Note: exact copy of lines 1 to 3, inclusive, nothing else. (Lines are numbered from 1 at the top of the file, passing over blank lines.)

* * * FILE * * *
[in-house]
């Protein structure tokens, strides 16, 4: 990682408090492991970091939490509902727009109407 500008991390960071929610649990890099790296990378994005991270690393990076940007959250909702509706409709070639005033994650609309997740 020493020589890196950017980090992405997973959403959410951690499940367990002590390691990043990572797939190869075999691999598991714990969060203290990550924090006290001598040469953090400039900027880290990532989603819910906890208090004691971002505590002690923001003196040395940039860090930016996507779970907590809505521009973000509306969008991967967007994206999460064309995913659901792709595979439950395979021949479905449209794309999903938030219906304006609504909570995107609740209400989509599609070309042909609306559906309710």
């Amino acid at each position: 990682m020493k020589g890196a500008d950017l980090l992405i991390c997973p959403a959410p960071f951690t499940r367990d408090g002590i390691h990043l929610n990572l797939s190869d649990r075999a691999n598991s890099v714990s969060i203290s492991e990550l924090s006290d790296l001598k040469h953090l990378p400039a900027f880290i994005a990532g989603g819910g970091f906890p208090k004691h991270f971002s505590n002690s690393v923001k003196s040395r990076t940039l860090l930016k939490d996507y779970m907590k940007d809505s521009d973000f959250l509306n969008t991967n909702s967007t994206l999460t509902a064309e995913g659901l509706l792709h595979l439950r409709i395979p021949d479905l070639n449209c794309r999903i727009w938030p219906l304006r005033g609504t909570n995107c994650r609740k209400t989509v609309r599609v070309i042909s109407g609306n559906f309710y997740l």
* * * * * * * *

[in-house]
């Protein structure tokens, strides 16, 4: 990682408090492991970091939490509902727009109407 500008991390960071929610649990890099790296990378994005991270690393990076940007959250909702509706409709070639005033994650609309997740 020493020589890196950017980090992405997973959403959410951690499940367990002590390691990043990572797939190869075999691999598991714990969060203290990550924090006290001598040469953090400039900027880290990532989603819910906890208090004691971002505590002690923001003196040395940039860090930016996507779970907590809505521009973000509306969008991967967007994206999460064309995913659901792709595979439950395979021949479905449209794309999903938030219906304006609504909570995107609740209400989509599609070309042909609306559906309710």
């Amino acid at each position: 990682m020493k020589g890196a500008d950017l980090l992405i991390c997973p959403a959410p960071f951690t499940r367990d408090g002590i390691h990043l929610n990572l797939s190869d649990r075999a691999n598991s890099v714990s969060i203290s492991e990550l924090s006290d790296l001598k040469h953090l990378p400039a900027f880290i994005a990532g989603g819910g970091f906890p208090k004691h991270f971002s505590n002690s690393v923001k003196s040395r990076t940039l860090l930016k939490d996507y779970m907590k940007d809505s521009d973000f959250l509306n969008t991967n909702s967007t994206l999460t509902a064309e995913g659901l509706l792709h595979l439950r409709i395979p021949d479905l070639n449209c794309r999903i727009w938030p219906l304006r005033g609504t909570n995107c994650r609740k209400t989509v609309r599609v070309i042909s109407g609306n559906f309710y997740l």